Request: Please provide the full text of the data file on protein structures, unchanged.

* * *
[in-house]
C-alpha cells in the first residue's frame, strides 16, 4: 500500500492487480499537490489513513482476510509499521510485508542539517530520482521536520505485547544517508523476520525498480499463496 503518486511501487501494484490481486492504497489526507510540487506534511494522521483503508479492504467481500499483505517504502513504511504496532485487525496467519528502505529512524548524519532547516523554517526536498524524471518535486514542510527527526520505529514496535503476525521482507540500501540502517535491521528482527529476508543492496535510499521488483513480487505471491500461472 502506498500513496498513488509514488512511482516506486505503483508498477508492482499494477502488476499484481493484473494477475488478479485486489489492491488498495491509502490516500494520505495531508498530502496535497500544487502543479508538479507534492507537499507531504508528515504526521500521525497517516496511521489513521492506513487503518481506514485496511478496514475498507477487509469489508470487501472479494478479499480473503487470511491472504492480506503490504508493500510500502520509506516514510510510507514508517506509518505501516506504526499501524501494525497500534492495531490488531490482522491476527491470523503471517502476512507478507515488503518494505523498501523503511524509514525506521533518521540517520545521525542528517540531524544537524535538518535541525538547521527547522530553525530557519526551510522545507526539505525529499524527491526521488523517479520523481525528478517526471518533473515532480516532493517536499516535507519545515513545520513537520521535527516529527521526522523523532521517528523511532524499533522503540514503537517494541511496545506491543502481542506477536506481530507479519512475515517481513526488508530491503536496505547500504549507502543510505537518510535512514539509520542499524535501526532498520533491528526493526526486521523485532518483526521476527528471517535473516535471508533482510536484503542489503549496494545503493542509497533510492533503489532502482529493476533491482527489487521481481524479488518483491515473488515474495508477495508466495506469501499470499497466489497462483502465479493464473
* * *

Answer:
[in-house]
C-alpha cells in the first residue's frame, strides 16, 4: 500500500492487480499537490489513513482476510509499521510485508542539517530520482521536520505485547544517508523476520525498480499463496 503518486511501487501494484490481486492504497489526507510540487506534511494522521483503508479492504467481500499483505517504502513504511504496532485487525496467519528502505529512524548524519532547516523554517526536498524524471518535486514542510527527526520505529514496535503476525521482507540500501540502517535491521528482527529476508543492496535510499521488483513480487505471491500461472 502506498500513496498513488509514488512511482516506486505503483508498477508492482499494477502488476499484481493484473494477475488478479485486489489492491488498495491509502490516500494520505495531508498530502496535497500544487502543479508538479507534492507537499507531504508528515504526521500521525497517516496511521489513521492506513487503518481506514485496511478496514475498507477487509469489508470487501472479494478479499480473503487470511491472504492480506503490504508493500510500502520509506516514510510510507514508517506509518505501516506504526499501524501494525497500534492495531490488531490482522491476527491470523503471517502476512507478507515488503518494505523498501523503511524509514525506521533518521540517520545521525542528517540531524544537524535538518535541525538547521527547522530553525530557519526551510522545507526539505525529499524527491526521488523517479520523481525528478517526471518533473515532480516532493517536499516535507519545515513545520513537520521535527516529527521526522523523532521517528523511532524499533522503540514503537517494541511496545506491543502481542506477536506481530507479519512475515517481513526488508530491503536496505547500504549507502543510505537518510535512514539509520542499524535501526532498520533491528526493526526486521523485532518483526521476527528471517535473516535471508533482510536484503542489503549496494545503493542509497533510492533503489532502482529493476533491482527489487521481481524479488518483491515473488515474495508477495508466495506469501499470499497466489497462483502465479493464473